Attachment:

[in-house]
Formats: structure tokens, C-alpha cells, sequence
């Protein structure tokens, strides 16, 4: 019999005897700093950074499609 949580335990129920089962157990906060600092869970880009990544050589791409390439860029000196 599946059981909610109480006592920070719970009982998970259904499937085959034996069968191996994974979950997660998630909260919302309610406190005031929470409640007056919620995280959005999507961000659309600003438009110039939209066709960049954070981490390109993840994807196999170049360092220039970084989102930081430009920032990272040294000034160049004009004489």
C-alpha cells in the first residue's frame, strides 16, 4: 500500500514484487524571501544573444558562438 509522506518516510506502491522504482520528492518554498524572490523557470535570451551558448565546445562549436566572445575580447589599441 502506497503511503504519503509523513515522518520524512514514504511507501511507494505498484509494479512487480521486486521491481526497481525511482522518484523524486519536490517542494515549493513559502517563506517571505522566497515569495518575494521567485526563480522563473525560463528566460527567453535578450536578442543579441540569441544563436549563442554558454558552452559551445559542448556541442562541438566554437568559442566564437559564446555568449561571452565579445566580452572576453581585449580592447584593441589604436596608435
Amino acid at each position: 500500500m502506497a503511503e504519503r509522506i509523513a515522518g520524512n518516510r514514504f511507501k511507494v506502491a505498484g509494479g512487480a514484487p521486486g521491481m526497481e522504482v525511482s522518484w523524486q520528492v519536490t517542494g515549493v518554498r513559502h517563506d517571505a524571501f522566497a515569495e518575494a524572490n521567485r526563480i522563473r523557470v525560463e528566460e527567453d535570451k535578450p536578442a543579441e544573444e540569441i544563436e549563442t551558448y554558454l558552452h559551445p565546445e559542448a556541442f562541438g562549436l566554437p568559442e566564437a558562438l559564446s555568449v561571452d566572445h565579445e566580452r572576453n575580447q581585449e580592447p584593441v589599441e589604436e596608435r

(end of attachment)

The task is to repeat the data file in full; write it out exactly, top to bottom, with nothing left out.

[in-house]
Formats: structure tokens, C-alpha cells, sequence
């Protein structure tokens, strides 16, 4: 019999005897700093950074499609 949580335990129920089962157990906060600092869970880009990544050589791409390439860029000196 599946059981909610109480006592920070719970009982998970259904499937085959034996069968191996994974979950997660998630909260919302309610406190005031929470409640007056919620995280959005999507961000659309600003438009110039939209066709960049954070981490390109993840994807196999170049360092220039970084989102930081430009920032990272040294000034160049004009004489």
C-alpha cells in the first residue's frame, strides 16, 4: 500500500514484487524571501544573444558562438 509522506518516510506502491522504482520528492518554498524572490523557470535570451551558448565546445562549436566572445575580447589599441 502506497503511503504519503509523513515522518520524512514514504511507501511507494505498484509494479512487480521486486521491481526497481525511482522518484523524486519536490517542494515549493513559502517563506517571505522566497515569495518575494521567485526563480522563473525560463528566460527567453535578450536578442543579441540569441544563436549563442554558454558552452559551445559542448556541442562541438566554437568559442566564437559564446555568449561571452565579445566580452572576453581585449580592447584593441589604436596608435
Amino acid at each position: 500500500m502506497a503511503e504519503r509522506i509523513a515522518g520524512n518516510r514514504f511507501k511507494v506502491a505498484g509494479g512487480a514484487p521486486g521491481m526497481e522504482v525511482s522518484w523524486q520528492v519536490t517542494g515549493v518554498r513559502h517563506d517571505a524571501f522566497a515569495e518575494a524572490n521567485r526563480i522563473r523557470v525560463e528566460e527567453d535570451k535578450p536578442a543579441e544573444e540569441i544563436e549563442t551558448y554558454l558552452h559551445p565546445e559542448a556541442f562541438g562549436l566554437p568559442e566564437a558562438l559564446s555568449v561571452d566572445h565579445e566580452r572576453n575580447q581585449e580592447p584593441v589599441e589604436e596608435r